Area guide: Check out Chelsea, from the flower show to football

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Chelsea is one of London’s most sought-after areas and a long-time favourite with international aristocracy and wealthy elite. While property prices in prime central London grew 212% between 1997 and 2007, a period that coincided with a strong UK economy, Chelsea outperformed the market with 223% growth. Subsequently, Chelsea prices rose 69% between 2009 and 2015 as the area cemented its global reputation as a safe haven following the financial crash. Chelsea continues to attract the attention of investors, particularly from the Gulf States, who seek a safe home and a good return on investment.

London social season

Chelsea plays host to a number of important cultural and social events, particularly during the summer months when the London “social season” is in full swing. The Chelsea Flower Show, arguably the most famous flower show in the world, is held for five days in May in the grounds of the Royal Hospital Chelsea. A tranquil natural haven can be found year round at the historic Chelsea Physic Garden which dates back to 1673.

The London Heliport is directly opposite Chelsea Waterfront and from the heliport it is a 15 minute flight to Ascot Racecourse, the home of Royal Ascot. This major event in the British social calendar is attended by the Queen every year and other members of the British Royal Family such as The Prince of Wales, who arrive each day in a horse-drawn carriage. Nearby Wimbledon in south west London is home to the oldest tennis tournament in the world and can be reached from Chelsea Waterfront in less than 20 minutes by car. Chelsea F.C., the world-famous football club, is located in nearby Fulham. The Royal Borough is also home to major museums, universities, embassies and luxury department stores.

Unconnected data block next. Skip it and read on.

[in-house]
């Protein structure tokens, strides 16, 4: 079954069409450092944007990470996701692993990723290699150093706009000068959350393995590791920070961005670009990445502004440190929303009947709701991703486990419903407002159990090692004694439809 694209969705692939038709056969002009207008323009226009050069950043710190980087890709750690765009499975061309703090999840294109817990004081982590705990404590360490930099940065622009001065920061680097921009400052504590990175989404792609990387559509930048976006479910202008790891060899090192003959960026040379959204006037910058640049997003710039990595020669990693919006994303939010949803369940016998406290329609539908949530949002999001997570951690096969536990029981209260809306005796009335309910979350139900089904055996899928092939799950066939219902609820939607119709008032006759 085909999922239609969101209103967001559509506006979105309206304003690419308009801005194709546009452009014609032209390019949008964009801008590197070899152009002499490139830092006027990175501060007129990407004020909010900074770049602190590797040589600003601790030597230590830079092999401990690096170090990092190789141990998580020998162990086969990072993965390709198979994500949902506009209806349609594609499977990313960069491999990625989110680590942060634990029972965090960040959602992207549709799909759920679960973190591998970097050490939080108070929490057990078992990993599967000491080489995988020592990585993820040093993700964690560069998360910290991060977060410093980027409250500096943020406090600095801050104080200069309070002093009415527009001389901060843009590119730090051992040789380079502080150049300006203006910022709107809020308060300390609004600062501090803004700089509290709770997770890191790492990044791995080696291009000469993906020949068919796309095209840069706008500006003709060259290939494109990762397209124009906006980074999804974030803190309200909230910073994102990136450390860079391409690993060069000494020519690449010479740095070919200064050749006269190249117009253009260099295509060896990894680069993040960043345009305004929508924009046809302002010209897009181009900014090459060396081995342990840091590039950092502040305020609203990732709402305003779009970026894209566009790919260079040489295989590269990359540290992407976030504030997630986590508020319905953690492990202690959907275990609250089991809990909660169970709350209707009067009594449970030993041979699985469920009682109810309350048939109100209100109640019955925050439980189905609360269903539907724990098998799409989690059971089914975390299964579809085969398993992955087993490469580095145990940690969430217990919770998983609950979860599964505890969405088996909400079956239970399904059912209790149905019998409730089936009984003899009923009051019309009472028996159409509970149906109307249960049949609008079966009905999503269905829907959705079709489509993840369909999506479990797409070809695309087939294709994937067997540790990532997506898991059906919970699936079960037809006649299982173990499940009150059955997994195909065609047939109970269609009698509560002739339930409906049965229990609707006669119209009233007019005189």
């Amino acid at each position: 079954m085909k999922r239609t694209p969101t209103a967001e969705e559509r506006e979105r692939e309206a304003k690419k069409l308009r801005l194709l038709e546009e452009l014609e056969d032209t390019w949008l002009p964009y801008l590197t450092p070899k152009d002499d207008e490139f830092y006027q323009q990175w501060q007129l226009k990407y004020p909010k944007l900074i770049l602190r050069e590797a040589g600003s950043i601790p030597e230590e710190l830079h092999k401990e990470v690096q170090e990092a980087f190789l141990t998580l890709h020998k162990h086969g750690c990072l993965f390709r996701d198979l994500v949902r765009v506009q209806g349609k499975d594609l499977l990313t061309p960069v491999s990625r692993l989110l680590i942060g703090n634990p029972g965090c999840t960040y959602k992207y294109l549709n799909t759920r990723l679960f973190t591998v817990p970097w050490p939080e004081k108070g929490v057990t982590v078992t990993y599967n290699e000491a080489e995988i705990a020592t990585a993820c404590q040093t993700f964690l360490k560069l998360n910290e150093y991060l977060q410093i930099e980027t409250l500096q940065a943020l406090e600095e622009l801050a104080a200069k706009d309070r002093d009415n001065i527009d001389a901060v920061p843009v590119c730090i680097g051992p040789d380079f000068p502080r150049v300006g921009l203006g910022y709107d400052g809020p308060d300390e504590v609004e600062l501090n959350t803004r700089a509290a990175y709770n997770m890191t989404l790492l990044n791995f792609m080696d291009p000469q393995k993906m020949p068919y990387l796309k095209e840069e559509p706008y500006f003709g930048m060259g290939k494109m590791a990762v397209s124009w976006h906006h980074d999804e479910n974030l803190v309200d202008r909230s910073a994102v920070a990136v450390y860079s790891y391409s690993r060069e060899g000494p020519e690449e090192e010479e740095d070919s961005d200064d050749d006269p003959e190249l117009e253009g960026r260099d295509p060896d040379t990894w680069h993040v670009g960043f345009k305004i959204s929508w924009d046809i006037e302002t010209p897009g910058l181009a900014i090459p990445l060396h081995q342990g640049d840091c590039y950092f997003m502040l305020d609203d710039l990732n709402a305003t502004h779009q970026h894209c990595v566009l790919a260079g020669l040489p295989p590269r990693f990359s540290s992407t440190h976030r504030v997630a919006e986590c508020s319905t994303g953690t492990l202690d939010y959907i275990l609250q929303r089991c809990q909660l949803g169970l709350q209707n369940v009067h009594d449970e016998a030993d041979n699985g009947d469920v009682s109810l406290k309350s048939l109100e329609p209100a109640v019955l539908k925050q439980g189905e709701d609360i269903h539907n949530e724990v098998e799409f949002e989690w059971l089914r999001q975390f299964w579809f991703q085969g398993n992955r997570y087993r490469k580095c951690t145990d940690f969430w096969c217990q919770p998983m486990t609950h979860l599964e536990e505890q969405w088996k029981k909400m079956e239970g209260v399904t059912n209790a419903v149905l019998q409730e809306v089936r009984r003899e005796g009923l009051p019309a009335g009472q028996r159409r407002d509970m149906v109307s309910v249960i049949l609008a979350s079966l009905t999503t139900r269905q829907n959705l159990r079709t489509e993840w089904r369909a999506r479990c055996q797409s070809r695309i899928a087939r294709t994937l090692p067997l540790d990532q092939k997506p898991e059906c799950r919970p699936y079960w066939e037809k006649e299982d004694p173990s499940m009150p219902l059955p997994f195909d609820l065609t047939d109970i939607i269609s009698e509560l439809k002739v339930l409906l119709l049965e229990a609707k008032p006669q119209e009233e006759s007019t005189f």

Artistic and cultural heritage

In the 19th century the area gained a reputation as a bohemian quarter attracting a colony of painters and writers including Rossetti, Singer Sargent, Holman Hunt, Jonathan Swift and Oscar Wilde. Turner and Whistler, who both lived in the area, painted numerous scenes of Chelsea from both the north and south banks of the River Thames.

The King’s Road, a short walk from Chelsea Waterfront, defined 1960s swinging London. Attracting the biggest celebrities of the day, the area was home to the Beatles and Rolling Stones – Brian Jones, Keith Richards and Mick Jagger all lived here. And in the 1970s Malcolm McLaren and Vivienne Westwood, sparked the British punk movement from their boutique on the King’s Road, creating a fashion and music wave that spread worldwide.

Transport

Imperial Wharf Station is close by with the London Overground line providing fast routes to Clapham Junction in the south to Willesden Junction via South Kensington in the north. A river bus service from close by Chelsea Harbour Pier provides a peak hour service between Putney and Blackfriars Millennium Pier. Or try Sloane Square station (on the District and Circle lines), which is opposite the Peter Jones department store.

Luxury shopping, fine dining and evening entertainment

Today Chelsea is one of the most affluent areas in the capital. Historic squares and white stucco buildings sit side by side with world class designer shops, restaurants, bars and art galleries. The Design Centre at Chelsea Harbour is the largest of its kind in Europe and home to some of the country’s leading interior designers, while Lots Road Auction House is a stone’s throw away. Chic stores, luxury brands and unique boutiques include, among others:

• Anya Hindmarch
• Bulgari
• Cartier
• Chanel
• Dior
• Dolce & Gabbana
• Ermenegilda Zegna
• Fendi
• Gucci
• Hermes
• Hugo Boss
• Jimmy Choo
• Louis Vuitton
• Marni
• Michael Kors
• Missoni
• Prada
• Roberto Cavalli
• Salvatore Ferragamo
• Smythson
• Tiffany & Co
• Tom Ford
• Valentino
• Versace
• Vivienne Westwood

Chelsea is also a home to The Ivy Garden Club, celebrity nightclubs Boujis and Raffles, and restaurants from Gordon Ramsay and Tom Aikens.

This guide was prepared by Chelsea Waterfront. Check out details of the development here.

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